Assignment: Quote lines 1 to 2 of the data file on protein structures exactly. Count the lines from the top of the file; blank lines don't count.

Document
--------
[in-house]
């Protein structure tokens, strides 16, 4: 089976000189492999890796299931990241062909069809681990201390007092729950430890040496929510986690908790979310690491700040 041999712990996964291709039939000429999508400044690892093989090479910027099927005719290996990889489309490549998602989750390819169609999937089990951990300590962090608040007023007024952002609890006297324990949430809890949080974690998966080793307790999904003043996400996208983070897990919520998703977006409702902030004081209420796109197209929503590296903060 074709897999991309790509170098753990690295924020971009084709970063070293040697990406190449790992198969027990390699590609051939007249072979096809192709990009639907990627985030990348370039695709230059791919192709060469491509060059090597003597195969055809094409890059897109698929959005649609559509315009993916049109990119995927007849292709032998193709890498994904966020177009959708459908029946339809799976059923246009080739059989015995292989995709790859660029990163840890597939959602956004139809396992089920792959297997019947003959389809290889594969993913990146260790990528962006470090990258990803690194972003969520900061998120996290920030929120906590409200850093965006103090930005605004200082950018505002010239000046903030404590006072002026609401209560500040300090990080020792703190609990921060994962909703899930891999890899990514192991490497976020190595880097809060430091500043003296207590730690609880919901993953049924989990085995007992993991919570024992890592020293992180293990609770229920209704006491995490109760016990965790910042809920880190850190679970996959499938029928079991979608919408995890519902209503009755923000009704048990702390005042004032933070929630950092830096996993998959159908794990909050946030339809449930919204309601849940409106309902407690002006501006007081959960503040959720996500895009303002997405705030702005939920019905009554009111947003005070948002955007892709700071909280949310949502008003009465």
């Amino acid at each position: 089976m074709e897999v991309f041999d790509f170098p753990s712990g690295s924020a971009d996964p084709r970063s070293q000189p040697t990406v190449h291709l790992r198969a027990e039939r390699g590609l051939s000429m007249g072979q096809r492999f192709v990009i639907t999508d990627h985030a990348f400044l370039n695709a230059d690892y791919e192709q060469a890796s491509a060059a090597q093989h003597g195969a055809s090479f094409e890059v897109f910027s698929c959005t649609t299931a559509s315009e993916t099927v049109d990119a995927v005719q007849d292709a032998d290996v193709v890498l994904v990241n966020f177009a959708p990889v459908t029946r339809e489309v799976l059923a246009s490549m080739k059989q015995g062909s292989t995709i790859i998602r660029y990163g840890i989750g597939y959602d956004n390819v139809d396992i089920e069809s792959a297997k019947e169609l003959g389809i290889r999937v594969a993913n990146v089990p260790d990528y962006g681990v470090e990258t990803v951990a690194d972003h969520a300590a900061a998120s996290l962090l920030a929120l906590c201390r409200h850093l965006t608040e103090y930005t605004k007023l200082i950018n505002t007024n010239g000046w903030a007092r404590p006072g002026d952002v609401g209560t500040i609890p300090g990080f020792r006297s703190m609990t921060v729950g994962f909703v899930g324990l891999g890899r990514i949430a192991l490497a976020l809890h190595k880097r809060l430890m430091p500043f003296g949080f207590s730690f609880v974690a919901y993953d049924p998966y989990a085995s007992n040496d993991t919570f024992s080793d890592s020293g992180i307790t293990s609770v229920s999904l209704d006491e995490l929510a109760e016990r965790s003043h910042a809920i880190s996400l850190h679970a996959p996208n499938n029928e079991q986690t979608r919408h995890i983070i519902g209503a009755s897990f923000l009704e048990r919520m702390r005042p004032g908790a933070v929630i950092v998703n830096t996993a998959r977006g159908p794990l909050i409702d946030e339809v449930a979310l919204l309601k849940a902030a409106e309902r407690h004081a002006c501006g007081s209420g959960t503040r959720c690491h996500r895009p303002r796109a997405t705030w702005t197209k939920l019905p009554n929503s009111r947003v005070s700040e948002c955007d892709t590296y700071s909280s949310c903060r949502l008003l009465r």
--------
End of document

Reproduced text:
[in-house]
């Protein structure tokens, strides 16, 4: 089976000189492999890796299931990241062909069809681990201390007092729950430890040496929510986690908790979310690491700040 041999712990996964291709039939000429999508400044690892093989090479910027099927005719290996990889489309490549998602989750390819169609999937089990951990300590962090608040007023007024952002609890006297324990949430809890949080974690998966080793307790999904003043996400996208983070897990919520998703977006409702902030004081209420796109197209929503590296903060 074709897999991309790509170098753990690295924020971009084709970063070293040697990406190449790992198969027990390699590609051939007249072979096809192709990009639907990627985030990348370039695709230059791919192709060469491509060059090597003597195969055809094409890059897109698929959005649609559509315009993916049109990119995927007849292709032998193709890498994904966020177009959708459908029946339809799976059923246009080739059989015995292989995709790859660029990163840890597939959602956004139809396992089920792959297997019947003959389809290889594969993913990146260790990528962006470090990258990803690194972003969520900061998120996290920030929120906590409200850093965006103090930005605004200082950018505002010239000046903030404590006072002026609401209560500040300090990080020792703190609990921060994962909703899930891999890899990514192991490497976020190595880097809060430091500043003296207590730690609880919901993953049924989990085995007992993991919570024992890592020293992180293990609770229920209704006491995490109760016990965790910042809920880190850190679970996959499938029928079991979608919408995890519902209503009755923000009704048990702390005042004032933070929630950092830096996993998959159908794990909050946030339809449930919204309601849940409106309902407690002006501006007081959960503040959720996500895009303002997405705030702005939920019905009554009111947003005070948002955007892709700071909280949310949502008003009465």